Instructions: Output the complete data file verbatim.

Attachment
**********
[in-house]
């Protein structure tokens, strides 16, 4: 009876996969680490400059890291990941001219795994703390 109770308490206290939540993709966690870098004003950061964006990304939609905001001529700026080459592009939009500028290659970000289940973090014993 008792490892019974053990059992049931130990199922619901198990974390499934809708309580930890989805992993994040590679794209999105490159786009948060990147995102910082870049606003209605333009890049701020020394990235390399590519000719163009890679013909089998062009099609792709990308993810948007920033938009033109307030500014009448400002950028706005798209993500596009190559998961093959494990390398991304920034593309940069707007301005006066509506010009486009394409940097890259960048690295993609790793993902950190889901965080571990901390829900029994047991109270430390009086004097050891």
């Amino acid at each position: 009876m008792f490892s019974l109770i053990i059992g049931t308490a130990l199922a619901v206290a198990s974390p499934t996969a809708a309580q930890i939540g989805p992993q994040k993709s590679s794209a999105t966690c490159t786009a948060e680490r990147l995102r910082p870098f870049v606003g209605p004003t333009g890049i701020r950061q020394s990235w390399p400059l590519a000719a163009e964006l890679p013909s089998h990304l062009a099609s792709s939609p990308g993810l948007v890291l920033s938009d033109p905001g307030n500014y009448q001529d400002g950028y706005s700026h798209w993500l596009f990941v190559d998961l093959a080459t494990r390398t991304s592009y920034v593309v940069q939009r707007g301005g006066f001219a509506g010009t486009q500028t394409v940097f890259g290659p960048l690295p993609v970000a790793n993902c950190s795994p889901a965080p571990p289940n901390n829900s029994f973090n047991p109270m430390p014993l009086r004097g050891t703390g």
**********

[in-house]
């Protein structure tokens, strides 16, 4: 009876996969680490400059890291990941001219795994703390 109770308490206290939540993709966690870098004003950061964006990304939609905001001529700026080459592009939009500028290659970000289940973090014993 008792490892019974053990059992049931130990199922619901198990974390499934809708309580930890989805992993994040590679794209999105490159786009948060990147995102910082870049606003209605333009890049701020020394990235390399590519000719163009890679013909089998062009099609792709990308993810948007920033938009033109307030500014009448400002950028706005798209993500596009190559998961093959494990390398991304920034593309940069707007301005006066509506010009486009394409940097890259960048690295993609790793993902950190889901965080571990901390829900029994047991109270430390009086004097050891």
């Amino acid at each position: 009876m008792f490892s019974l109770i053990i059992g049931t308490a130990l199922a619901v206290a198990s974390p499934t996969a809708a309580q930890i939540g989805p992993q994040k993709s590679s794209a999105t966690c490159t786009a948060e680490r990147l995102r910082p870098f870049v606003g209605p004003t333009g890049i701020r950061q020394s990235w390399p400059l590519a000719a163009e964006l890679p013909s089998h990304l062009a099609s792709s939609p990308g993810l948007v890291l920033s938009d033109p905001g307030n500014y009448q001529d400002g950028y706005s700026h798209w993500l596009f990941v190559d998961l093959a080459t494990r390398t991304s592009y920034v593309v940069q939009r707007g301005g006066f001219a509506g010009t486009q500028t394409v940097f890259g290659p960048l690295p993609v970000a790793n993902c950190s795994p889901a965080p571990p289940n901390n829900s029994f973090n047991p109270m430390p014993l009086r004097g050891t703390g």